and the Great American
By Marc Bloom
Friday night lights for high school cross-country?
That’s one of the many enhancements under consideration
by the National Scholastic Sports Foundation, which has assumed
ownership of the Great American Cross Country Festival and begun
to make plans for the 2003 event.
“We want to add to what is already a great meet,”
said Mike Byrnes, who heads the NSSF, a non-profit foundation, with
Jim Spier. “We hope to make the meet more what Rick Hill had
originally intended--a celebration of running with pomp and pageantry.”
The NSSF, which also conducts the Nike Indoor Classic in Landover,
Maryland and Adidas Outdoor Nationals in Raleigh, North Carolina,
last week purchased Great American from Rick Hill, a commercial
real estate developer who founded the event in 1999. Great American
gives the NSSF major meets in all three seasons and makes the organization
the most powerful force in high school track and field and cross-country
The Great American meet, founded on the unique idea of inviting
top high school teams from around the country, started in 1999 with
about 85 schools and 1,700 athletes. This season’s meet, held
on Sept. 27-28, featured more than 250 schools and 4,000 athletes,
along with national-class college races. The meet, which boasts
Nike as the presenting sponsor, has become the premier cross-country
team event in the nation.
“I feel very comfortable passing on Great American to the
National Scholastic group,” said Hill, who is leaving the
sport and moving to Louisville where he grew up. “There’s
no question they will do an incredible job. They’ll take the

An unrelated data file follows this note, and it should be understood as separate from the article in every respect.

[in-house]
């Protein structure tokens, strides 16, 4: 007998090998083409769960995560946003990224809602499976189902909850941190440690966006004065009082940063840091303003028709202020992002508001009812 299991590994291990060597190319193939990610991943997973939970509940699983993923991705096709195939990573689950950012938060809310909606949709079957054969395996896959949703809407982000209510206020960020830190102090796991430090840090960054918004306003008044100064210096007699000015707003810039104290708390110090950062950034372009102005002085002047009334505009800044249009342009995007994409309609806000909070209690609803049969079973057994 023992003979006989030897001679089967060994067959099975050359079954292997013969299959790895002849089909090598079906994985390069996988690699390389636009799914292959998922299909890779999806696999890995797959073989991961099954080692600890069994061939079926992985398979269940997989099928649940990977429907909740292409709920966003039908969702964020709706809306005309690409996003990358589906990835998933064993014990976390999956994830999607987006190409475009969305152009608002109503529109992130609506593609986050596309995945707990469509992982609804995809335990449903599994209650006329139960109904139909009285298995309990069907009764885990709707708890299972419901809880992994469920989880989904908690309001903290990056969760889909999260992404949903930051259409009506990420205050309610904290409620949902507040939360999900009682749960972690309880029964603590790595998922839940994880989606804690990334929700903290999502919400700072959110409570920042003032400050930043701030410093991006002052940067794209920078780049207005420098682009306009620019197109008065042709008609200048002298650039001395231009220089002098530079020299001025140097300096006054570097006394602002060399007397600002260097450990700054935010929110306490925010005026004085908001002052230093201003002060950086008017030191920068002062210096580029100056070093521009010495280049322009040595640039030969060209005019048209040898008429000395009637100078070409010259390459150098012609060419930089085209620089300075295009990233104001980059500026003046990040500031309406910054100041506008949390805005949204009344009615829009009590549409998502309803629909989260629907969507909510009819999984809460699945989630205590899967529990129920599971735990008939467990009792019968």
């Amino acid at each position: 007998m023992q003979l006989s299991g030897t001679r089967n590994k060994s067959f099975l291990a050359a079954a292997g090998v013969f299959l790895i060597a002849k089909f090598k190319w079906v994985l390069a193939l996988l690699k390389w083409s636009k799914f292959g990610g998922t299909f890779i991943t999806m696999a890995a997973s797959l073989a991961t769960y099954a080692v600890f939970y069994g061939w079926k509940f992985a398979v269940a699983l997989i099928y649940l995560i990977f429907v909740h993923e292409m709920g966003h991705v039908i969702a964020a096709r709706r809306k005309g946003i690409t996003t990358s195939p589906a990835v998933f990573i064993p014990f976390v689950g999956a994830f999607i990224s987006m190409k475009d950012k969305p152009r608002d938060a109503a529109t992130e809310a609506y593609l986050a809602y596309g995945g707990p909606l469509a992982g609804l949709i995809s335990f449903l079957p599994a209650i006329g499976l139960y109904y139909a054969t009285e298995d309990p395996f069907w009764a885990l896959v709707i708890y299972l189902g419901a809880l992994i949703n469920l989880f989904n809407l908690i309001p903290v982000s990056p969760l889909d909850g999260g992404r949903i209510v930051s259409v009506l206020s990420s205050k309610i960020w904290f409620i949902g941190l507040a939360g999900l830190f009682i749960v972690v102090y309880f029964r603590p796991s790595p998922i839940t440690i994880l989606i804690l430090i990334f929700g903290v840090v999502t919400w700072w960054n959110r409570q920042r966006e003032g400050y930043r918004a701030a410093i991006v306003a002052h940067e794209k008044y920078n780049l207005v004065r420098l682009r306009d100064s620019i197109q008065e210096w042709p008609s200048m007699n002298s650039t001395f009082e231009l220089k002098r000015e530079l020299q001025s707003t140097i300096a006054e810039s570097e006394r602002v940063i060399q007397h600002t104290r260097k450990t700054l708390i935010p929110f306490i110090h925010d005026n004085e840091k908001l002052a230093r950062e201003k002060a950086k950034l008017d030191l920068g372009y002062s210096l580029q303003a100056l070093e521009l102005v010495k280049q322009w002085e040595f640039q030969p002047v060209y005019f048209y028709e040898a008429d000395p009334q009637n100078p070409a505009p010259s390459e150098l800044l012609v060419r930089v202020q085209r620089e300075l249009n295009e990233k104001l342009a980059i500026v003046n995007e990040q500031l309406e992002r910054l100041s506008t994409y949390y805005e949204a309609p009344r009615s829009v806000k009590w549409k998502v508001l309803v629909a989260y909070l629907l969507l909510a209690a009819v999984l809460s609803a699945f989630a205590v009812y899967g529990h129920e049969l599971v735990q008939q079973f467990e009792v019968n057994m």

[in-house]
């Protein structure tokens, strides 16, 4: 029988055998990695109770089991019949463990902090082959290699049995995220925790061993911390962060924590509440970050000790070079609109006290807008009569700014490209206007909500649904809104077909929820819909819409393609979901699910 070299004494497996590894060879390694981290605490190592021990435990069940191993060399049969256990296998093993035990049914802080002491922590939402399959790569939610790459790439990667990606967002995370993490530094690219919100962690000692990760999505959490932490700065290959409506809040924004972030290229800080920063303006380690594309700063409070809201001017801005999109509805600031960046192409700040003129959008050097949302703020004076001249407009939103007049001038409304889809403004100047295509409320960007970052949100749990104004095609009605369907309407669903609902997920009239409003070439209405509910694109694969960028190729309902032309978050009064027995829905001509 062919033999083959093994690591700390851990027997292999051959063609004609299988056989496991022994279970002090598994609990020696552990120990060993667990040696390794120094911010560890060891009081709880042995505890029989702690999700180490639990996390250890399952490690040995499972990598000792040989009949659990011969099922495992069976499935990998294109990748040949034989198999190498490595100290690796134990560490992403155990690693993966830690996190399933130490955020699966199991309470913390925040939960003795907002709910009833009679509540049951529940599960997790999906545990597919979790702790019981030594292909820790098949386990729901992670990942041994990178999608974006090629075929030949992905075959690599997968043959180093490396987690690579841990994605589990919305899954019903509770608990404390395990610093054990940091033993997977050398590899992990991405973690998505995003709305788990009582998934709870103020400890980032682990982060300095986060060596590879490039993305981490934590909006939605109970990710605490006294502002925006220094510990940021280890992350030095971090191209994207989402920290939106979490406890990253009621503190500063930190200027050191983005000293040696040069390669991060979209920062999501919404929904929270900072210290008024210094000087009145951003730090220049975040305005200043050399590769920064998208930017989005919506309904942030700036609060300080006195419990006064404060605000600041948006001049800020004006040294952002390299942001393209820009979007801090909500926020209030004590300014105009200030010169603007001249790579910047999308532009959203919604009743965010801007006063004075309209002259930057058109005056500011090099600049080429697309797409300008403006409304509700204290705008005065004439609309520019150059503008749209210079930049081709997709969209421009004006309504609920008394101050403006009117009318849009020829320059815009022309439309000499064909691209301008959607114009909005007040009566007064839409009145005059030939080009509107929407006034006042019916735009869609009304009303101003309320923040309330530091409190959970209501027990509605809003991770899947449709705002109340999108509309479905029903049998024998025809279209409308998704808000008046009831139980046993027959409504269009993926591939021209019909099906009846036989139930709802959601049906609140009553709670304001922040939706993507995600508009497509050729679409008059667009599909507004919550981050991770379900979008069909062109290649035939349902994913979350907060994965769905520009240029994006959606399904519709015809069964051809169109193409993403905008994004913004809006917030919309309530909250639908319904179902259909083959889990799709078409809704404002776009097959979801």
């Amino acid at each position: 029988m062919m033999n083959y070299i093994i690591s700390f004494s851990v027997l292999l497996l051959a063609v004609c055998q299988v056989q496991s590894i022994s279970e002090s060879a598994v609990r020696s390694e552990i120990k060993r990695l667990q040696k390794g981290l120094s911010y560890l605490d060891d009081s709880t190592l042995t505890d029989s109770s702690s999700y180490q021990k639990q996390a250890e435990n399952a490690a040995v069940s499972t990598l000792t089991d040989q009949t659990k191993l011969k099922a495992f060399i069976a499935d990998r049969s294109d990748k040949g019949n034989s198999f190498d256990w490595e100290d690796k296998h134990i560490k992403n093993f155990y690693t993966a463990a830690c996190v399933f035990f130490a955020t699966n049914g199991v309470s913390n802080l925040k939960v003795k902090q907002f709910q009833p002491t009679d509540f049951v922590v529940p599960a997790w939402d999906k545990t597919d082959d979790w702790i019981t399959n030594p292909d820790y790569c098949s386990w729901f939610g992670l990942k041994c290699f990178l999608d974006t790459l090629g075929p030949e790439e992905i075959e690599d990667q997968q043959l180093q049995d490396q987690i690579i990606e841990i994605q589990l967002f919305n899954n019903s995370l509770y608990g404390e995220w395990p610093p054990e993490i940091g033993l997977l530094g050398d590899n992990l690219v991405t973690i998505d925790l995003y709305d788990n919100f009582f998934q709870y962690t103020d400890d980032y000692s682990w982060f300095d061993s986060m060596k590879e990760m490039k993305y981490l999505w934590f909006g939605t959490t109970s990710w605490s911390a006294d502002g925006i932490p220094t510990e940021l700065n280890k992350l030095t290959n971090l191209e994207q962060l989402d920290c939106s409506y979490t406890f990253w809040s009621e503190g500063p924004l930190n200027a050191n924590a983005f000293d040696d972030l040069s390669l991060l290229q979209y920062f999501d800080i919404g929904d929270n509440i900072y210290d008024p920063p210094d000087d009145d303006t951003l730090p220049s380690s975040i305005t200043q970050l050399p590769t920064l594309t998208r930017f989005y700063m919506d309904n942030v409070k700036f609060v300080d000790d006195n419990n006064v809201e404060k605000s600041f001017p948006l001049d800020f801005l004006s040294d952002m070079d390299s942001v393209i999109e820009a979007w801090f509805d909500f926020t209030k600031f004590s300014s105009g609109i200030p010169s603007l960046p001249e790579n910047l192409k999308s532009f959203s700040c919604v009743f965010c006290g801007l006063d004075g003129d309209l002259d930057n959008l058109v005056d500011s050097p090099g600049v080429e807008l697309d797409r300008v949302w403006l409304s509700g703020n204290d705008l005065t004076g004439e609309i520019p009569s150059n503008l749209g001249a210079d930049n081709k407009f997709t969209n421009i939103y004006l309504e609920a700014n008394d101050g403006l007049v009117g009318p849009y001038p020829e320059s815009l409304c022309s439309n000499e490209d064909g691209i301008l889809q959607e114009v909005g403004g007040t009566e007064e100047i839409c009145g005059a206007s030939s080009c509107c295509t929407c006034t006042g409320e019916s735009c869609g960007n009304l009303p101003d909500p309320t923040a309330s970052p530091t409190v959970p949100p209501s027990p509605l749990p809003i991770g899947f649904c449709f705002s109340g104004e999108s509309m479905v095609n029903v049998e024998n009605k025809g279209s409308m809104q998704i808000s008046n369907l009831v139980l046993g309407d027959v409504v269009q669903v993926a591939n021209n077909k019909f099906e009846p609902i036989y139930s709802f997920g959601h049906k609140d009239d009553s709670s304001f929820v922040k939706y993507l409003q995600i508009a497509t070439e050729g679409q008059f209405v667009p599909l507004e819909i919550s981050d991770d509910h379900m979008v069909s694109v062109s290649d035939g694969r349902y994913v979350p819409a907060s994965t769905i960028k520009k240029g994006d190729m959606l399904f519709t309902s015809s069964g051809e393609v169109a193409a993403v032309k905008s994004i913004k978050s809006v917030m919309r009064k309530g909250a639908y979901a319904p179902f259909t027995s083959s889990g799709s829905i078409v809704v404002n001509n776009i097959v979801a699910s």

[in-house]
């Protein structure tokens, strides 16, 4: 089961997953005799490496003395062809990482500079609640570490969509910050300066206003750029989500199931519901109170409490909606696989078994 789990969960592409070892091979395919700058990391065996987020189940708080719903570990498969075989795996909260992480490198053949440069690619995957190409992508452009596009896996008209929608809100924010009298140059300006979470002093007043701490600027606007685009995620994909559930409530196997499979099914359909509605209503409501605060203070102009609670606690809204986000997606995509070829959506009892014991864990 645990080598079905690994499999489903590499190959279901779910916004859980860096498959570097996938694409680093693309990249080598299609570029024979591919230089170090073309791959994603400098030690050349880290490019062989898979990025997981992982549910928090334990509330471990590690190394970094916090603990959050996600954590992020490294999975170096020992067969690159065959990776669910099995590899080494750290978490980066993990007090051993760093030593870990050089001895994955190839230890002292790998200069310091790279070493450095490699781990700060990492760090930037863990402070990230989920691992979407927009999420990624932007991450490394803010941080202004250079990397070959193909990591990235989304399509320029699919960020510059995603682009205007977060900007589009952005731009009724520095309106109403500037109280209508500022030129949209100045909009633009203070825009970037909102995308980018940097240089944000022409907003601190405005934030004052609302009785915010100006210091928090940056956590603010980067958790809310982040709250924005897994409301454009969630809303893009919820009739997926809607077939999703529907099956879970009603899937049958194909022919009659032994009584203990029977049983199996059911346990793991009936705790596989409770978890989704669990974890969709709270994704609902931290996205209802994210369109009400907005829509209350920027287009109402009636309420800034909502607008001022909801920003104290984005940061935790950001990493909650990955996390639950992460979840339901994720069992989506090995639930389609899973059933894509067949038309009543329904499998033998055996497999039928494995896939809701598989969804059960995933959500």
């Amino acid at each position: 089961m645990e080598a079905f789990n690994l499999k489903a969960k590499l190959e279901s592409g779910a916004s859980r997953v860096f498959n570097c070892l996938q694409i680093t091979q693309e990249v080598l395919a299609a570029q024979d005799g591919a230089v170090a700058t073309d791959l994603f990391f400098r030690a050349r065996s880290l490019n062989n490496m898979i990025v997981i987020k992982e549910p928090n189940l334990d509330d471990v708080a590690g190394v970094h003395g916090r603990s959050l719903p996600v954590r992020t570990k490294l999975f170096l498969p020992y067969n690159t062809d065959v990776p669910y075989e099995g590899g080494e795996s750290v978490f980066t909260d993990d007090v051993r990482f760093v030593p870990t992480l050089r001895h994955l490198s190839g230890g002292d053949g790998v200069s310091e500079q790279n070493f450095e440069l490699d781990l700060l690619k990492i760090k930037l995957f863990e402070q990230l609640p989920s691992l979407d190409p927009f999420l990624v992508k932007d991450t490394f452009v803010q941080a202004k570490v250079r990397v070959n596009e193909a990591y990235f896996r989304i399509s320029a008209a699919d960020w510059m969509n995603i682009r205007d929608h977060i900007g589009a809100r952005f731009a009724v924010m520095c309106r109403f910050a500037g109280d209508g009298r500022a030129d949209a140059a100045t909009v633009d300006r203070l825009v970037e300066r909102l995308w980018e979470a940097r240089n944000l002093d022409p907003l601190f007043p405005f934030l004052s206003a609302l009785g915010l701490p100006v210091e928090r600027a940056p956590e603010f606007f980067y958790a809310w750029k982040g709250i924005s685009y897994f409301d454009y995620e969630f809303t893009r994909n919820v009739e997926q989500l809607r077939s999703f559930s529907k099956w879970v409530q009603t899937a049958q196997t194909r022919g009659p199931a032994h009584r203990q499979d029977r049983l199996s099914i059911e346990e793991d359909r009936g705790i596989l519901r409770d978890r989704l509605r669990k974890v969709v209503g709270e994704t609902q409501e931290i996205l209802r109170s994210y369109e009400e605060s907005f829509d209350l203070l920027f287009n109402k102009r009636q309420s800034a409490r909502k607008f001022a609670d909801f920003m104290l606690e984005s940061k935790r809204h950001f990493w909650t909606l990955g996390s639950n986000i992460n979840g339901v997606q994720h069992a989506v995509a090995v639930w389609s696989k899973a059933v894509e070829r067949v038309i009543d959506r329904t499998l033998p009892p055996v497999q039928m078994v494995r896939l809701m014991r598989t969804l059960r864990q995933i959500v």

things that are working well and build upon them. They’ll
take any pieces that are broken and fix them.”
The same NSSF professionalism that has made its indoor and outdoor
track extravaganzas must-run meets for high school athletes will
be provided to Great American, which has gone through difficulty
finding a permanent home. This year’s site, the Ballantyne
Resort in Charlotte, was the event’s third site in four years.
Cross-country, subject to the elements and sprawled among many
acres, can prove unwieldy to manage. In its second year, in 2000,
Great America saw its course at McAlpine Park flooded by rain and
the meet was almost cancelled. Hill pulled off a miracle in running
the meet but then changed the site in 2001 to Winthrop University
in nearby Rock Hill, South Carolina. Teams were spread among many
hotels in the region.
Seeking a central location, user-friendly meet headquarters and
a more challenging course, Hill switched the event to Ballantyne
where it was run on a hilly golf course. Pre-meet rain affected
the meet again, making the course muddy and posing a challenge for
effective course management. It was an exciting but trying weekend.
The NSSF will have its large staff of officials, already in place
from the indoor and outdoor meets, ready for duty at Great American.
The organization is considering a number of sites for the event,
all in the Carolina region, and will announce the 2003 site later